Bank of Baroda: Guptas can't force us to stay in SA

Atul Gupta in August 2010 (Photo by Gallo Images/Financial Mail/Robert Tshabalala)
Atul Gupta in August 2010 (Photo by Gallo Images/Financial Mail/Robert Tshabalala)

Pretoria -  The Bank of Baroda told the North Gauteng High Court on Thursday that Gupta-owned companies cannot force it to stay in South Africa to service them because no other bank will. 

Nineteen Gupta-owned companies, including Optimum Coal Mine, Sahara Computers and Oakbay Investments, approached the high court with an urgent application in February, seeking to interdict the bank from leaving South Africa. 

The Guptas’ banking woes started in 2017 when all four of the country’s major banks declined to do business with the controversial family’s companies. 

Advocate Azhar Bham for the Bank of Baroda said it decided to withdraw from South Africa as business was no longer economically worthwhile. He said the Bank of India, which is the majority shareholder of the Bank of Baroda, took a decision to withdraw from countries where little business is conducted. 

Bham added that a company is entitled to cease contractual business, and there can be no contractual right to keep providing services to another business if it becomes uneconomical.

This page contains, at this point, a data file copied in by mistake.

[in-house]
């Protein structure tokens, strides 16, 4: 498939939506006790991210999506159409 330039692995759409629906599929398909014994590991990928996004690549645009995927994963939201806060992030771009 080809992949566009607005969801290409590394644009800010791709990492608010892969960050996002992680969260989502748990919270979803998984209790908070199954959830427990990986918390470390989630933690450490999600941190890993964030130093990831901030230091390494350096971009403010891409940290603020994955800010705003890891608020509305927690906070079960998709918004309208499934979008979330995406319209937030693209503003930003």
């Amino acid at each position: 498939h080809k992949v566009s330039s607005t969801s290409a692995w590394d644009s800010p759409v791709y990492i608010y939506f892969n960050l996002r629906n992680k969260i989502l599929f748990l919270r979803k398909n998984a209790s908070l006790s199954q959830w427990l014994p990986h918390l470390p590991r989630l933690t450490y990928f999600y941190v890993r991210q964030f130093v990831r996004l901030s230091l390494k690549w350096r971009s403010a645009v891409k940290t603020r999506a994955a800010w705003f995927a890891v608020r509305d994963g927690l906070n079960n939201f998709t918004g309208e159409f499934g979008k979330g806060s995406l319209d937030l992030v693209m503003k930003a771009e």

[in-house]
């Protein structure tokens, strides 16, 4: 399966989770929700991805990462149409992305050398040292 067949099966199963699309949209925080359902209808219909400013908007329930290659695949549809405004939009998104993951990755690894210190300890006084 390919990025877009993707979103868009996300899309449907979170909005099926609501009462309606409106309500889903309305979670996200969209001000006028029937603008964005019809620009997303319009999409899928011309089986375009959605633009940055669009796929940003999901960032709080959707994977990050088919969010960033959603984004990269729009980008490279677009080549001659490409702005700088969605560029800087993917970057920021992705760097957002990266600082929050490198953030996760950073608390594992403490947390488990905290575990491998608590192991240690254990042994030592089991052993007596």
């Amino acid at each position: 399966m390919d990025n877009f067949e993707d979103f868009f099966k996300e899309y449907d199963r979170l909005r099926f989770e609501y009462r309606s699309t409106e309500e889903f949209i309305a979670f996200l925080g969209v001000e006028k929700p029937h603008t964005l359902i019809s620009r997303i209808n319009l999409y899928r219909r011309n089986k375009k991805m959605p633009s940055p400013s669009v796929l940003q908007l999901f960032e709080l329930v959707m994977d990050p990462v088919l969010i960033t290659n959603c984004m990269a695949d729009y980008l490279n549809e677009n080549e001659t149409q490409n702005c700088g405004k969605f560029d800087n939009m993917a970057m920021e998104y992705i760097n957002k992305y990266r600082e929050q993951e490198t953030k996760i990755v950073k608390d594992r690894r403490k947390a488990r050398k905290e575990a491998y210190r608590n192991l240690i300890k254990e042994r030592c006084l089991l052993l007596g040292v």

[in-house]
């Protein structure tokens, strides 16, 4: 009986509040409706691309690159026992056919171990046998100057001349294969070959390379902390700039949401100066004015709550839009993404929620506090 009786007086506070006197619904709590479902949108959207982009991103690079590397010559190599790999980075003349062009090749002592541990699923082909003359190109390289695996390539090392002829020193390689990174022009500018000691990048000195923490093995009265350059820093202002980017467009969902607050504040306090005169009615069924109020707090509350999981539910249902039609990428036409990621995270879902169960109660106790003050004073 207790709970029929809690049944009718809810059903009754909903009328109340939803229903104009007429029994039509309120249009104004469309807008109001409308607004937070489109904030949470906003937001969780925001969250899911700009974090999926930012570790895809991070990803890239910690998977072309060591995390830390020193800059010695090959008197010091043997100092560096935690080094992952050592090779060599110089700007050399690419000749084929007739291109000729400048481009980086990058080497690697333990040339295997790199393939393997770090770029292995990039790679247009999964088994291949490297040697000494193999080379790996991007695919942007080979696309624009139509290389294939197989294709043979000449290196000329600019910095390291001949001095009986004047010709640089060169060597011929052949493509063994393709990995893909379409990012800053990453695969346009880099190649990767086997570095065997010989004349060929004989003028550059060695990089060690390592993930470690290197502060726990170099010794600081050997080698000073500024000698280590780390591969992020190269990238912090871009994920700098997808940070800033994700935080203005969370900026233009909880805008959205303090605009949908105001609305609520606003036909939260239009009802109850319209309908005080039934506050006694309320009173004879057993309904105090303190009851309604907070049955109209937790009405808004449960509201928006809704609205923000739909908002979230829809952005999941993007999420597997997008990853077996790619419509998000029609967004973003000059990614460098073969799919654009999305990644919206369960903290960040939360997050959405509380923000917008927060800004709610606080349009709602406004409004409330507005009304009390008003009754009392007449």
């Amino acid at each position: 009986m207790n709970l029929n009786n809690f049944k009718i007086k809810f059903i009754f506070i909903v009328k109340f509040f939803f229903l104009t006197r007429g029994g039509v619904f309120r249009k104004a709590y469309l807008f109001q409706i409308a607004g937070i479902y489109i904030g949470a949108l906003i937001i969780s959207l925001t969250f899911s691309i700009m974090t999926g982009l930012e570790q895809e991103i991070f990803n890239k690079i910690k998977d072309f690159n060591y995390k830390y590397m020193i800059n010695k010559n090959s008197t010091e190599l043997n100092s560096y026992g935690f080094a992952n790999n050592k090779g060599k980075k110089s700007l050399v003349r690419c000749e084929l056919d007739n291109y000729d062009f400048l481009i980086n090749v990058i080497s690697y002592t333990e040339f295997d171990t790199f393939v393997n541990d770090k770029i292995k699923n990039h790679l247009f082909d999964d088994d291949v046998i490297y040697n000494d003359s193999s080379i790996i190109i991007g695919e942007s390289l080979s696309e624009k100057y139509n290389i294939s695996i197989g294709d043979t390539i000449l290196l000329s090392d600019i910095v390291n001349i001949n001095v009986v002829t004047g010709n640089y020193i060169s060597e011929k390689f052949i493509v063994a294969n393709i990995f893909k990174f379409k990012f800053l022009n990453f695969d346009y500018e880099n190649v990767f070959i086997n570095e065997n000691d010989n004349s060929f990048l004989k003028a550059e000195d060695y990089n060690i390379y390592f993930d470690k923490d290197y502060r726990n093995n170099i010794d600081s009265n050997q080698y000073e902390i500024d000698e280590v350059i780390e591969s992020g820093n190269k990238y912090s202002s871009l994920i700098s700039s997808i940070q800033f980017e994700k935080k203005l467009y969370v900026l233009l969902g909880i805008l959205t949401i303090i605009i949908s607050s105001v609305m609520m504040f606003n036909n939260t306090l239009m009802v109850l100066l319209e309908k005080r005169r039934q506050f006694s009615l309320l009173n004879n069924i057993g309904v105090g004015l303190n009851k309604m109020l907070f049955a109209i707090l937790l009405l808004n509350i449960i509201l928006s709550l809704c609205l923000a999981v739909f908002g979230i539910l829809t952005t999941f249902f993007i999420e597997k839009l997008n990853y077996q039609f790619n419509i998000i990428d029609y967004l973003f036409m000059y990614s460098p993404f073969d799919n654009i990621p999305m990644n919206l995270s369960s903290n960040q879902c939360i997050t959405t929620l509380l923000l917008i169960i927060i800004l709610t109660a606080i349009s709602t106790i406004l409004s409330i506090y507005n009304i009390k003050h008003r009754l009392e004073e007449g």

He likened the application by the Gupta companies to a failing marriage where one party refuses a divorce because of their own interests. 

“You cannot force Bank of Baroda against its will and against its economic interests to stay here and service them and only them,” said Bham. 

The application wants to force the bank to keep servicing 12 or 13 companies because no other bank will do business with them, he said.  

Advocate Arthur Cook, for the Gupta-owned companies, told the court that the bank's withdrawal from the company was a deliberate breach of a court order. 

The court order he is referring to is an interim order granted by the same court in 2017 stipulating that the Bank of Baroda may not close the accounts of Gupta-owned companies. 

“We submit that the bank took a decision that is a blatant disregard of the court order,” Cook said. “The court order says they cannot stop the services and close accounts.”

Cook argued that closing the bank accounts would not only be in contravention of the court order, but would also have severe negative consequences for employees at the affected companies. 

News24 previously reported that it was a Bank of Baroda account that received the money from the infamous Vrede dairy project.

Judge Ntendeya Mavundla reserved his judgment, saying that the fundamental question he must answer is if a court can keep the bank in the country, open and operating against its own will. 

Judgment will be delivered on March 12.

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